I had a call with a business leader last week to talk about the business horizon for 2012.

It was the first time I had spoken with this leader, who heads manufacturing operations at a major global company. One of the things I wanted to know about was his business plan for the new year. He immediately started talking about safety, quality and some other operational goals, which was expected. After a few minutes, I asked him where communications fit into the business plan and he responded that it didn’t.

It was just assumed.

The truth is, it was absent. And, the leader’s company is headed for a 2012 of dramatic upheavals in workflow and workforce reductions. Visible, painful changes will hit just about every department and level. And yet, missing in action is a game plan for openly, regularly and consistently talking about what’s happening, why it’s happening and what people need to do to stay focused and work together.

Remember, even as the status quo collapses and uncertainty escalates inside the walls of your company, customers and other external stakeholders are expecting success.

That’s really the driver for putting communications as a prominent, measurable, business imperative. Effective, two-way communications are the glue of an organization, helping to unite people through words and actions to support quality goals, safety goals and the overall company mission. Effective communication moves people from being spectators on the sidelines to actively participating in practices that yield great products, services and customer experiences – especially during times of significant uncertainty and change.

How do you get communications to be a key component of a business plan?

First, sensitize leaders to the risk of omission. Choosing not to have effective communications as a component of a business strategy is simply not good business. As proof, all you have to do is look at everyday scenarios. The one that sticks out in my mind right now is what’s happening at Penn State. You have an organization where clearly people were afraid to speak up. Instead of open and direct communications – silence prevailed.

Second, start small. Establish simple, measurable, communications standards and practices and communicate your expectations to executives, managers and employees. The best organizations have an explicit strategy for how they’re going to communicate with their customers, key stakeholders and employees. It is not something that is assumed. You can’t make the numbers, you can’t execute flawlessly – you can’t do any of that – without a clear, defined and shared communication platform.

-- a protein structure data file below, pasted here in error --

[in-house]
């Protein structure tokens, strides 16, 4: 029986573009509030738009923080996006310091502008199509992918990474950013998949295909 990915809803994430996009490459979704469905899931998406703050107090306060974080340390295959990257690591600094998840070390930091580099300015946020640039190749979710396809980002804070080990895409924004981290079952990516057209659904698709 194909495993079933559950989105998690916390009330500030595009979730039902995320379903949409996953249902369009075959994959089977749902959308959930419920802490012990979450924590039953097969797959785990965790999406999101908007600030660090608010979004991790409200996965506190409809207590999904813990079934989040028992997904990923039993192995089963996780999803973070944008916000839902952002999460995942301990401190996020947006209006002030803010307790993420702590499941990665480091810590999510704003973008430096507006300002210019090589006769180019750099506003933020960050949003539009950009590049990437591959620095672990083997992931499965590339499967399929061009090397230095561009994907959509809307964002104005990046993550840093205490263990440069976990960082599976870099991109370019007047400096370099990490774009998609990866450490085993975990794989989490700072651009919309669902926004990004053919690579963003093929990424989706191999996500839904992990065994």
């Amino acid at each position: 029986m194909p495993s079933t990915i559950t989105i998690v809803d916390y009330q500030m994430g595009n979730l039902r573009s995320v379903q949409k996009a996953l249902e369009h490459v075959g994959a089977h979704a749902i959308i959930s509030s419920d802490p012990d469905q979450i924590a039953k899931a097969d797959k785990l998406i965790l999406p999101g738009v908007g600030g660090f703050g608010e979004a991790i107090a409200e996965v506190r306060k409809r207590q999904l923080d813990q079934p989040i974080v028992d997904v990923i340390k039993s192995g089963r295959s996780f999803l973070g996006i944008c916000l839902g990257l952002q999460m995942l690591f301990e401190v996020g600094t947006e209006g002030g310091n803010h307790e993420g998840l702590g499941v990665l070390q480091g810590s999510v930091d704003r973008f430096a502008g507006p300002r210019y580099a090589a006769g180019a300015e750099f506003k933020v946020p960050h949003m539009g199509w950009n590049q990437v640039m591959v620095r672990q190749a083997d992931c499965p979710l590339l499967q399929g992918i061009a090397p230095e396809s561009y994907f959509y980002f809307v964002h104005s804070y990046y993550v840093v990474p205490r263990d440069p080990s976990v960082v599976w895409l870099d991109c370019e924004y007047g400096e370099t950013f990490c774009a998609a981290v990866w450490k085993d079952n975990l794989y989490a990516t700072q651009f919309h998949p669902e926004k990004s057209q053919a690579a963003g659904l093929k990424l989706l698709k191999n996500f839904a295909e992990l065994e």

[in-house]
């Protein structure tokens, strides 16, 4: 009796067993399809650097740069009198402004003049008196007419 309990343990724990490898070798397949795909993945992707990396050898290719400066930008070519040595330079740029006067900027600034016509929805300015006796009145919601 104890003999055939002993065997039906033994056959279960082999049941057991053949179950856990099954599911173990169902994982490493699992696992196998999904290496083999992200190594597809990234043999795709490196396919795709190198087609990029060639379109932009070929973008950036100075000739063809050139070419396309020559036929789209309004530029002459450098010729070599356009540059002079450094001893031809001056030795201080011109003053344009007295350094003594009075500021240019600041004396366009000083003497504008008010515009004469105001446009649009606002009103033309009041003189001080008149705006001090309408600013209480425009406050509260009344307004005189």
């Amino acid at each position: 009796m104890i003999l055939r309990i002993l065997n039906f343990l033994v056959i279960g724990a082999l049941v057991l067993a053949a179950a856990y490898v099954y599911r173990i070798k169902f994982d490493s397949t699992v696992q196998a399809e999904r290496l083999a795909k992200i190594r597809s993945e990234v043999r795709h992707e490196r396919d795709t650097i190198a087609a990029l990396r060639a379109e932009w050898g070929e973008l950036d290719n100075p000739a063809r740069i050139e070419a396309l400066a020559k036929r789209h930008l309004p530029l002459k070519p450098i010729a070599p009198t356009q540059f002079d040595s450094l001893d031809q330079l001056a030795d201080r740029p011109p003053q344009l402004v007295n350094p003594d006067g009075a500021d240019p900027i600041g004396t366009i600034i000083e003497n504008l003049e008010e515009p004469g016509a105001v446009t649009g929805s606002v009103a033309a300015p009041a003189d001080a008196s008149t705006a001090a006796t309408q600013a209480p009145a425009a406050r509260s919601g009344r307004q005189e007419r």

Third, provide a lifeline. Building open and honest relationships through direct, two-way communications takes time and training. Offer workshops, toolkits and coaching that build competencies and confidence, at all levels, for speaking up—particularly with information that may threaten the status quo. Provide time on the job for this kind of professional development. It is as critical as technical training.

Finally, measure leaders’ performance against the standards.  Start with something simple, like compliance. Are leader’s meeting the minimum requirements set forth in the standards or are they blowing them off?  Make them accountable. Make a communications compliance review part of your weekly staff meeting.

Now is the time to establish communications as one of the aspects you include in your business strategy for 2012. It will be a business imperative that will deliver positive returns for the long run—internally and externally.

Do you know a workplace Pinocchio? There’s still time to take Dulye & Co.’s Lying in the Workplace poll where we ask the question:  What is the worst lie a manager, direct report or co-workers could tell you?  Let us know at: http://dulye.com/quickpoll/.

Linda Dulye is internationally recognized for helping many companies go spectator free. A former communications leader for GE and Allied Signal, Linda founded Dulye & Co.   in 1998 with a practical, process-driven approach for improving communications and collaboration through an engaged workforce— a formidable competitive advantage, that she calls a Spectator-Free Workplace™.